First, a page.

The Phaserl


Is the White House Putting Its Finger on the Scale in the Clinton Email Investigation?

by Pam Martens and Russ Martens, Wall Street on Parade:

This past Wednesday, the U.S. Senate Judiciary Committee held a hearing with U.S. Attorney General Loretta Lynch as part of its oversight of the Justice Department. One line of questioning concerned how the White House is suggesting it has an inside track on what the Justice Department plans to do regarding its investigation of Hillary Clinton’s  use of a private server in her house to transmit all of her government and personal emails while she served as U.S. Secretary of State. According to a January 14, 2016 unclassified letter from the Inspector General of the Intelligence Community, I. Charles McCullough III, to members of Congress, some of those emails have been deemed to have a classification of Top Secret. (Clinton has repeatedly asserted that no classified material was sent over her unsecure server originally but that it has been classified subsequently.)

The line of questioning by Republicans on the Judiciary Committee stems from two separate events. First, on October 11, 2015, President Obama appeared on 60 Minutes and told interviewer Steve Kroft that the email issue seemed to be “ginned up” because of politics. He also, improperly, weighed in on whether it posed a national security problem, saying it didn’t. Clearly, the President didn’t have all the facts at that point and prosecutors should not have the President of the United States characterizing the nature of their investigation and where it might be heading.

This is the key part of the exchange on 60 Minutes:

Steve Kroft: Did you know about Hillary Clinton’s use of private email server–

President Obama: No.

Steve Kroft: –while she was Secretary of State?

President Obama: No.

Steve Kroft: Do you think it posed a national security problem?

President Obama: I don’t think it posed a national security problem. I think that it was a mistake that she has acknowledged and — you know, as a general proposition, when we’re in these offices, we have to be more sensitive and stay as far away from the line as possible when it comes to how we handle information, how we handle our own personal data. And, you know, she made a mistake. She has acknowledged it. I do think that the way it’s been ginned up is in part because of — in part — because of politics. And I think she’d be the first to acknowledge that maybe she could have handled the original decision better and the disclosures more quickly.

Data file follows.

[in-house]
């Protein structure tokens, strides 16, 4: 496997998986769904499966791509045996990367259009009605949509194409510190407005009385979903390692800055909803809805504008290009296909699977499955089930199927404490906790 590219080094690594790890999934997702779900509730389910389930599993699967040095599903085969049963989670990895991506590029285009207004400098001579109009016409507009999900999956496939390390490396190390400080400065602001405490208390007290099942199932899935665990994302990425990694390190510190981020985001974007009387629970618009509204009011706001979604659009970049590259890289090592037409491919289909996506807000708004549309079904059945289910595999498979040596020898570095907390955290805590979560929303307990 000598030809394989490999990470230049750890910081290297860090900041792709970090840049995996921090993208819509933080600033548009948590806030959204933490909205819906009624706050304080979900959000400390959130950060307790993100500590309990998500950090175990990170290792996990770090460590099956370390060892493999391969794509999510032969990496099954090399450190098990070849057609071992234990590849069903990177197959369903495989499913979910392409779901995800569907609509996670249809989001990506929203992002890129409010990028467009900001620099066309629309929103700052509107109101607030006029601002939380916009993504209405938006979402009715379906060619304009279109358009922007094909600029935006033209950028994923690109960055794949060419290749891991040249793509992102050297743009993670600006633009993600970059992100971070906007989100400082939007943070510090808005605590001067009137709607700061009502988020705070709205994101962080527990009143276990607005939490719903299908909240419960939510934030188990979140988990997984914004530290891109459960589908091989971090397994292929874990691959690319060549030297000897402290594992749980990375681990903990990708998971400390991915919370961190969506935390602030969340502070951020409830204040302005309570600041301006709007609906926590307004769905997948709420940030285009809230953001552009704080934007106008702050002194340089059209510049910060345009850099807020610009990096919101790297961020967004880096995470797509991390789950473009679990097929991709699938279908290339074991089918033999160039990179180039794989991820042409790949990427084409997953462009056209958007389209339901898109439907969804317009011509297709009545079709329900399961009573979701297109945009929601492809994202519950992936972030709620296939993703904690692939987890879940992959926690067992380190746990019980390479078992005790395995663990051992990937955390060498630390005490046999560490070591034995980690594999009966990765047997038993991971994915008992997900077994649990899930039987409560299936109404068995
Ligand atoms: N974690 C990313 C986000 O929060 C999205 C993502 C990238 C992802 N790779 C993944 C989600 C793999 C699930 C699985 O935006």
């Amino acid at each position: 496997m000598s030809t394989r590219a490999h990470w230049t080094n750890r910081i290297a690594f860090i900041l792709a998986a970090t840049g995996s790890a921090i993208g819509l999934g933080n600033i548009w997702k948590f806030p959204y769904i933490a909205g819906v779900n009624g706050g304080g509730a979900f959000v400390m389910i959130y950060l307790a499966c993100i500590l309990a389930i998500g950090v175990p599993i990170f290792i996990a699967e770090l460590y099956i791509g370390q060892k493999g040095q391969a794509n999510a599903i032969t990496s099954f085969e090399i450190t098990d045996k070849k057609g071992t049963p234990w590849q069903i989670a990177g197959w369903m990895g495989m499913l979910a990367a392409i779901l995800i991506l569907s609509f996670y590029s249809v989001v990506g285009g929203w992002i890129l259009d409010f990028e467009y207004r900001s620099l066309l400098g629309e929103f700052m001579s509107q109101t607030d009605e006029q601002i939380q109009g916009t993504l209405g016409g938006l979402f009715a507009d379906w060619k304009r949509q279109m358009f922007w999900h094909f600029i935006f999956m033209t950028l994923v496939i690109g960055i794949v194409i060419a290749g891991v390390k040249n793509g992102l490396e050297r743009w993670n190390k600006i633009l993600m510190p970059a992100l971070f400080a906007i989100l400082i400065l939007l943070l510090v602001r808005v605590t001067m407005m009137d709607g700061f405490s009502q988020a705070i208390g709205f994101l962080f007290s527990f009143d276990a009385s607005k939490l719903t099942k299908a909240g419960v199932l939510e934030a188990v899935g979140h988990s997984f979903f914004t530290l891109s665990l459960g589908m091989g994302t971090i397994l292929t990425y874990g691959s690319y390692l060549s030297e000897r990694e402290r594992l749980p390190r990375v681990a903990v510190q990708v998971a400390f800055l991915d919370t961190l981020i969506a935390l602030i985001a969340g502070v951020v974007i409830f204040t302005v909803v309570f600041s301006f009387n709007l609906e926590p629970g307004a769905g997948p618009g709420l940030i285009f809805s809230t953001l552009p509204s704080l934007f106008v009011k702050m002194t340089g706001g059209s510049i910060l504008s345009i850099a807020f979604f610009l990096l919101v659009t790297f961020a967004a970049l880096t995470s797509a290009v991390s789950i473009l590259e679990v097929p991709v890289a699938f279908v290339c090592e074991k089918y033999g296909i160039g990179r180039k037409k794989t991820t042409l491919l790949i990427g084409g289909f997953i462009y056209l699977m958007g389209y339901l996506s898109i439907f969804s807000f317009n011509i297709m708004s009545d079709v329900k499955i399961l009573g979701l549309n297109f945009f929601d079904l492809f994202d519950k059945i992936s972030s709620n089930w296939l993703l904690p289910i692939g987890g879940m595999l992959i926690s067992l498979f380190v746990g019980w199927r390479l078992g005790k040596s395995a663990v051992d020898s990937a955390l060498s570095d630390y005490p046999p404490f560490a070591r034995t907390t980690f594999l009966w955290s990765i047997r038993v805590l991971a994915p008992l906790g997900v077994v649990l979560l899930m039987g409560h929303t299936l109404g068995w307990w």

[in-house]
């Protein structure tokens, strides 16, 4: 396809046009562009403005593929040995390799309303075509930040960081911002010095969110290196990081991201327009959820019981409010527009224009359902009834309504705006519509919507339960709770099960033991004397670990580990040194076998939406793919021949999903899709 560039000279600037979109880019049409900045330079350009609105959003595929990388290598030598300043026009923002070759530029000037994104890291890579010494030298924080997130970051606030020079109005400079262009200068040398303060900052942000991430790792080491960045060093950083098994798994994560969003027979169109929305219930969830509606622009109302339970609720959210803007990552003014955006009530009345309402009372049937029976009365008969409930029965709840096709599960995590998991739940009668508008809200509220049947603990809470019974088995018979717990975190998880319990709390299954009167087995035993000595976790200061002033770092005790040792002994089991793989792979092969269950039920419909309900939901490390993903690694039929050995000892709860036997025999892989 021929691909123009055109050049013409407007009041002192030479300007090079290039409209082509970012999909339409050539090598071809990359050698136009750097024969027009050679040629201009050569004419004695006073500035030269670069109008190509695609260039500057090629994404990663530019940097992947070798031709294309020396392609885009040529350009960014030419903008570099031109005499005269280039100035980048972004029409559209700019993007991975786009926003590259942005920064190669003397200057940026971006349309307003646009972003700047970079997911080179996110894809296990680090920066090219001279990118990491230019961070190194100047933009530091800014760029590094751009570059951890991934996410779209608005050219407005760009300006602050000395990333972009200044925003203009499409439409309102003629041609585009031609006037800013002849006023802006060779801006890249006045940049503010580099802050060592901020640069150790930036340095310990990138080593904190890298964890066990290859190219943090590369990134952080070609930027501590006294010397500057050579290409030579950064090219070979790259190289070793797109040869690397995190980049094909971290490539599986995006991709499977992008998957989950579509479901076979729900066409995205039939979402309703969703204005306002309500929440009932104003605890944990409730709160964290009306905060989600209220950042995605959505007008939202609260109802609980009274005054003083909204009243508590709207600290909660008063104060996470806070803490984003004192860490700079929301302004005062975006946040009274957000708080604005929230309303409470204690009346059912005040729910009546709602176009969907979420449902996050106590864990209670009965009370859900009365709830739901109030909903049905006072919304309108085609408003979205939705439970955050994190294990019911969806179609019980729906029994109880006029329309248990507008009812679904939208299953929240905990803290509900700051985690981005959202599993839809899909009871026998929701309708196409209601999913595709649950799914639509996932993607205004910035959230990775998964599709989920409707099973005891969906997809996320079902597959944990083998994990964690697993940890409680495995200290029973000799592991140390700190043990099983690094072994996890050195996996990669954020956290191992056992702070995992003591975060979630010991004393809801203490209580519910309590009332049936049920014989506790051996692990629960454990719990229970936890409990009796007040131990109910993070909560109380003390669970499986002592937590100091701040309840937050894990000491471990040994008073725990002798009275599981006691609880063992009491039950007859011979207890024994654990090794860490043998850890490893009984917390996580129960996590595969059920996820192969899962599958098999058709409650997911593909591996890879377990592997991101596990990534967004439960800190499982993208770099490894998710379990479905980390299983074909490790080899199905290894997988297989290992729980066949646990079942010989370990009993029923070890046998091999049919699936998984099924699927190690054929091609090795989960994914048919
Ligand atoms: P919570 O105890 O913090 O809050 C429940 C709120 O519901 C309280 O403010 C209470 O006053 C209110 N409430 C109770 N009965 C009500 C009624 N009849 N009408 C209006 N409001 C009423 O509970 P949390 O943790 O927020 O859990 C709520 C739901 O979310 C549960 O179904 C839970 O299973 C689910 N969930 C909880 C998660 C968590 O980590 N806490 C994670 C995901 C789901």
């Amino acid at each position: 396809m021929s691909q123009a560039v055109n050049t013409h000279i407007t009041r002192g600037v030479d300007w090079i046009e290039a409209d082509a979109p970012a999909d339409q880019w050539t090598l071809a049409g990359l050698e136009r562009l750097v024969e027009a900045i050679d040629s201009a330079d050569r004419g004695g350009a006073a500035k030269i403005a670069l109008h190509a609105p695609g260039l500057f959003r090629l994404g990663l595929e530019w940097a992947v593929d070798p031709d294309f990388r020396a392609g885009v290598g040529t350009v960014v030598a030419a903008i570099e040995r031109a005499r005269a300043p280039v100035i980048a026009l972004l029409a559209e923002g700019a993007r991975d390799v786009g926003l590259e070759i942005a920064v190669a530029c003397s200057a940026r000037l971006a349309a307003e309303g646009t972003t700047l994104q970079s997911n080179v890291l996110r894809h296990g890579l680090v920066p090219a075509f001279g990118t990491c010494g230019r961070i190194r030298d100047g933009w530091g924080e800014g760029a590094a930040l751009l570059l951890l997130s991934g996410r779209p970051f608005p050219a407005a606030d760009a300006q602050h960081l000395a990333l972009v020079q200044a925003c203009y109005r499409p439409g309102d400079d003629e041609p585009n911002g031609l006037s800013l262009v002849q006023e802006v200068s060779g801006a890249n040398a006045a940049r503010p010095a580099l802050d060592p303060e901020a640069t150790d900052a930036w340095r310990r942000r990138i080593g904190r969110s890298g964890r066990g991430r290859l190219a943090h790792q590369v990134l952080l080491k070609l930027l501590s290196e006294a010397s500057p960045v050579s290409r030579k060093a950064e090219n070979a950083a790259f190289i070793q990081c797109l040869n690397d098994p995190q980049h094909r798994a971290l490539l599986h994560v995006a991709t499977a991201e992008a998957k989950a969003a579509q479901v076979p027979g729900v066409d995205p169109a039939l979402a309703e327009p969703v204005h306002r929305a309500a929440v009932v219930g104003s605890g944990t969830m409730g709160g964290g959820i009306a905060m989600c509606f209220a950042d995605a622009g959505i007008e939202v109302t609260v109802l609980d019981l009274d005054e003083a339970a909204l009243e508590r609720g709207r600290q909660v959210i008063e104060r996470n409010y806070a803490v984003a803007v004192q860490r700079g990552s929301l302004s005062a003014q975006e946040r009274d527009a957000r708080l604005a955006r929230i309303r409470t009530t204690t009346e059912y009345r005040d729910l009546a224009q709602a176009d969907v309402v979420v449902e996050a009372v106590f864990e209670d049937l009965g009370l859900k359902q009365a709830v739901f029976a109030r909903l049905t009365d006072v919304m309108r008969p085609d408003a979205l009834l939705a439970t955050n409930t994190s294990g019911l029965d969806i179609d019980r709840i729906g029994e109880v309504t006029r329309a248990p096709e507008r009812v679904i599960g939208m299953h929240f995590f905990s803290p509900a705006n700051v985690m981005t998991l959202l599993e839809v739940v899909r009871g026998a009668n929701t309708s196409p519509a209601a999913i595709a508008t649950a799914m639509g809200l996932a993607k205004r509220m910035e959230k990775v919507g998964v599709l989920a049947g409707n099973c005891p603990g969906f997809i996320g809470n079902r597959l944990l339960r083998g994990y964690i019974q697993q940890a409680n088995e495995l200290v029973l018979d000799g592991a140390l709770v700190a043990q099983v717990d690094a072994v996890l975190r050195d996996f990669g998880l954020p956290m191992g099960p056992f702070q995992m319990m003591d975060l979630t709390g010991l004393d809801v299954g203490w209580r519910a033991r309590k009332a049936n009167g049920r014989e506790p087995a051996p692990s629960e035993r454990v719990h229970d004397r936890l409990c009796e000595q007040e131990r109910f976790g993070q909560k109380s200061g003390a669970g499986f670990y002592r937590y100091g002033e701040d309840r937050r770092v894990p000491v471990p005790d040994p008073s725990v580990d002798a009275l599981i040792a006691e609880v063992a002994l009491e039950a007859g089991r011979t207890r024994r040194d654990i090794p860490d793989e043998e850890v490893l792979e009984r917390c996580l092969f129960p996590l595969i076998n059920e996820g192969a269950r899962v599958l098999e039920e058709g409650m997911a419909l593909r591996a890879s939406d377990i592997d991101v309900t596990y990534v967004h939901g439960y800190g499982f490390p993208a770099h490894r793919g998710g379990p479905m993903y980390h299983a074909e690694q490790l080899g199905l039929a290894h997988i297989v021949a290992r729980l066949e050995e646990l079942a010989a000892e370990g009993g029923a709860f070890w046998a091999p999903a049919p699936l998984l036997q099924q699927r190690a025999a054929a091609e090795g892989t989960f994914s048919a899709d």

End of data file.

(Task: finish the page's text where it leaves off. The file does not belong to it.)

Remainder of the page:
Next came remarks by President Obama’s Press Secretary, Josh Earnest.

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2 comments to Is the White House Putting Its Finger on the Scale in the Clinton Email Investigation?

  • rich

    What do you think?????????

    New documents show financial crisis panel recommended Robert Rubin for DOJ investigation

    New documents show commission believed the former Treasury Secretary may have broken the law.

    In late 2010, in the waning months of the Financial Crisis Inquiry Commission, the panel responsible for determining who and what caused the financial meltdown that lead to the worst recession in decades voted to refer Robert Rubin to the Department of Justice for investigation. The panel stated it believed Rubin, a former U.S. Treasury Secretary who has held top roles at Goldman Sachs GS 1.93% and later Citigroup C 3.92% , “may have violated the laws of the United States in relation to the financial crisis.” Rubin, the commission alleged, along with some other members of Citi’s top management, may have been “culpable” for misleading Citi’s investors and the market by hiding the extent of the bank’s subprime exposure, stating at one point that it was 76% lower than what it actually was.

    No government action was ever brought against Rubin. And there is no evidence that Department of Justice acted on the crisis commission’s recommendations. A source close to Rubin says the former Wall Street executive was never contacted by the Justice Department in relation to the commission’s allegations. Nonetheless, the fact that Rubin was among a relatively small group of top bankers who the crisis commission referred to the Justice Department for potential wrong-doing sheds new light on the financial crisis, and the government’s effort to pursue those who may have broken the law.

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